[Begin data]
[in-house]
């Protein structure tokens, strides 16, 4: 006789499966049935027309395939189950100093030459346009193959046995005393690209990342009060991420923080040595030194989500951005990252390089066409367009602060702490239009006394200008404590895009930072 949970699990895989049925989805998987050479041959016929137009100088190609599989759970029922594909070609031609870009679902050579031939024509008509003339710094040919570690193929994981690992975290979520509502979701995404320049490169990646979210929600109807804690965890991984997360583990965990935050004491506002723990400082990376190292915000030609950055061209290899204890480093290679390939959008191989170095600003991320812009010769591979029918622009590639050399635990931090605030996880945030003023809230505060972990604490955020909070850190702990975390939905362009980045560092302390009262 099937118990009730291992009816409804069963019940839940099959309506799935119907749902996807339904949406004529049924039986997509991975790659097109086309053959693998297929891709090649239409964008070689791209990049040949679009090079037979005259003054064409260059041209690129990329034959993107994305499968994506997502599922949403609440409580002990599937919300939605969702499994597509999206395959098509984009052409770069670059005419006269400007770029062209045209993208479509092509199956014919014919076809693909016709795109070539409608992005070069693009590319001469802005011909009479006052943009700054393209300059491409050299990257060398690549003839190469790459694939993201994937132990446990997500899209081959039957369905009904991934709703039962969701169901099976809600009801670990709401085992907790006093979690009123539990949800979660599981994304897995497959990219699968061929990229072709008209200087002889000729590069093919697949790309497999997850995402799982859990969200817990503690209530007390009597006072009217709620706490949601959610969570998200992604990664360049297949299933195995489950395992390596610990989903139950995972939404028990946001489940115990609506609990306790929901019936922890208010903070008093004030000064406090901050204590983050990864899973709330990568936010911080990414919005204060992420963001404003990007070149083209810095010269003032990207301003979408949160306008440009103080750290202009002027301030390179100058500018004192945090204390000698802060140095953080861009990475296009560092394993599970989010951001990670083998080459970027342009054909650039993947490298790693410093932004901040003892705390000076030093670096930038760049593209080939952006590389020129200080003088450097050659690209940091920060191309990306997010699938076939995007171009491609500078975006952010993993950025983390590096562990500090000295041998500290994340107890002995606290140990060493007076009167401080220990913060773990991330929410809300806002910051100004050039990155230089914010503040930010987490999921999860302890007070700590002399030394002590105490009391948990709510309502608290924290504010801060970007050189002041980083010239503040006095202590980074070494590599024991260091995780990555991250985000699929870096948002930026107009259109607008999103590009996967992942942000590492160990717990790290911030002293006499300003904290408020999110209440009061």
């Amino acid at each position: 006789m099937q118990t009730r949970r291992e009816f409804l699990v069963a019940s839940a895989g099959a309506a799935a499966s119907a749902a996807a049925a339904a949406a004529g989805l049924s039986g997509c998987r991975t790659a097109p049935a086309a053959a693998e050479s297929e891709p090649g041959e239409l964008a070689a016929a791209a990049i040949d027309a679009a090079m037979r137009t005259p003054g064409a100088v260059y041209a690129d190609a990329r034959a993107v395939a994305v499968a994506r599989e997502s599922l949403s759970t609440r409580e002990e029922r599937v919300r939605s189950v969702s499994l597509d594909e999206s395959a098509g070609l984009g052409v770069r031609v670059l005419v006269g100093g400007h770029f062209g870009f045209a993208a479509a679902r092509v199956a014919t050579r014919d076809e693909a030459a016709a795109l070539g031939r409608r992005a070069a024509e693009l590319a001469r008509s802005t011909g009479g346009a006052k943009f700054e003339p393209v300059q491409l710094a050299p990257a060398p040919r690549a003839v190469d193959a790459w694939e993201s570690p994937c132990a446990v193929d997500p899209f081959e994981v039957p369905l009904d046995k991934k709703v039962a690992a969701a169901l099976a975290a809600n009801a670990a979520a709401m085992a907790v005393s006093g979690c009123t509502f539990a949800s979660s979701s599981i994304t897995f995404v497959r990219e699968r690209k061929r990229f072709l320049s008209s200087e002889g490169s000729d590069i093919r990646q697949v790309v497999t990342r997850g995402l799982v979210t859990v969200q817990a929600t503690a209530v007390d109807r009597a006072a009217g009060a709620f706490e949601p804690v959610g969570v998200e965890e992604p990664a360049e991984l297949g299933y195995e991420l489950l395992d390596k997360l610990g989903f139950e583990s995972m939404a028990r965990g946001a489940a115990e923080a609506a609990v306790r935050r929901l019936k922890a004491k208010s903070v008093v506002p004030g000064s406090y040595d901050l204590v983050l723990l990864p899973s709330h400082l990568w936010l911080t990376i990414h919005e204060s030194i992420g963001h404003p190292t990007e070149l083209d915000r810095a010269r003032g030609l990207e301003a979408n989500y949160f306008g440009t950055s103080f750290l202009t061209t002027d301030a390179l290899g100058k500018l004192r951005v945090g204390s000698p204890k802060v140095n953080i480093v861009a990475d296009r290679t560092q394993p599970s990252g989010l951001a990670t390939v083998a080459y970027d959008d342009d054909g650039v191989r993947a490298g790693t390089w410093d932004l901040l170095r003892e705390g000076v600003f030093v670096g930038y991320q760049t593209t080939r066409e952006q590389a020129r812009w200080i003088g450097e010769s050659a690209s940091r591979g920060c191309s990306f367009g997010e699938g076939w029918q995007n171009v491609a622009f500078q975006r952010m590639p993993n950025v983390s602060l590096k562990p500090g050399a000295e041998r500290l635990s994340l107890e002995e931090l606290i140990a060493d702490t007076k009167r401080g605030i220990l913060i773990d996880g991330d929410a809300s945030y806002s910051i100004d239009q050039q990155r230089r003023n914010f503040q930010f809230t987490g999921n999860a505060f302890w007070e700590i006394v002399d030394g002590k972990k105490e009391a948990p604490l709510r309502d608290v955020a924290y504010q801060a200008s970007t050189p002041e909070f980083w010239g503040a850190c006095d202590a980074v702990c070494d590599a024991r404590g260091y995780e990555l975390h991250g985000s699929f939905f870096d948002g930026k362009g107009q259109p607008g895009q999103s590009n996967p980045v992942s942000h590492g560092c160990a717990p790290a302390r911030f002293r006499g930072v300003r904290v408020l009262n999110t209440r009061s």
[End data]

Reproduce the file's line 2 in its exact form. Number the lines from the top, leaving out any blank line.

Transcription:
């Protein structure tokens, strides 16, 4: 006789499966049935027309395939189950100093030459346009193959046995005393690209990342009060991420923080040595030194989500951005990252390089066409367009602060702490239009006394200008404590895009930072 949970699990895989049925989805998987050479041959016929137009100088190609599989759970029922594909070609031609870009679902050579031939024509008509003339710094040919570690193929994981690992975290979520509502979701995404320049490169990646979210929600109807804690965890991984997360583990965990935050004491506002723990400082990376190292915000030609950055061209290899204890480093290679390939959008191989170095600003991320812009010769591979029918622009590639050399635990931090605030996880945030003023809230505060972990604490955020909070850190702990975390939905362009980045560092302390009262 099937118990009730291992009816409804069963019940839940099959309506799935119907749902996807339904949406004529049924039986997509991975790659097109086309053959693998297929891709090649239409964008070689791209990049040949679009090079037979005259003054064409260059041209690129990329034959993107994305499968994506997502599922949403609440409580002990599937919300939605969702499994597509999206395959098509984009052409770069670059005419006269400007770029062209045209993208479509092509199956014919014919076809693909016709795109070539409608992005070069693009590319001469802005011909009479006052943009700054393209300059491409050299990257060398690549003839190469790459694939993201994937132990446990997500899209081959039957369905009904991934709703039962969701169901099976809600009801670990709401085992907790006093979690009123539990949800979660599981994304897995497959990219699968061929990229072709008209200087002889000729590069093919697949790309497999997850995402799982859990969200817990503690209530007390009597006072009217709620706490949601959610969570998200992604990664360049297949299933195995489950395992390596610990989903139950995972939404028990946001489940115990609506609990306790929901019936922890208010903070008093004030000064406090901050204590983050990864899973709330990568936010911080990414919005204060992420963001404003990007070149083209810095010269003032990207301003979408949160306008440009103080750290202009002027301030390179100058500018004192945090204390000698802060140095953080861009990475296009560092394993599970989010951001990670083998080459970027342009054909650039993947490298790693410093932004901040003892705390000076030093670096930038760049593209080939952006590389020129200080003088450097050659690209940091920060191309990306997010699938076939995007171009491609500078975006952010993993950025983390590096562990500090000295041998500290994340107890002995606290140990060493007076009167401080220990913060773990991330929410809300806002910051100004050039990155230089914010503040930010987490999921999860302890007070700590002399030394002590105490009391948990709510309502608290924290504010801060970007050189002041980083010239503040006095202590980074070494590599024991260091995780990555991250985000699929870096948002930026107009259109607008999103590009996967992942942000590492160990717990790290911030002293006499300003904290408020999110209440009061």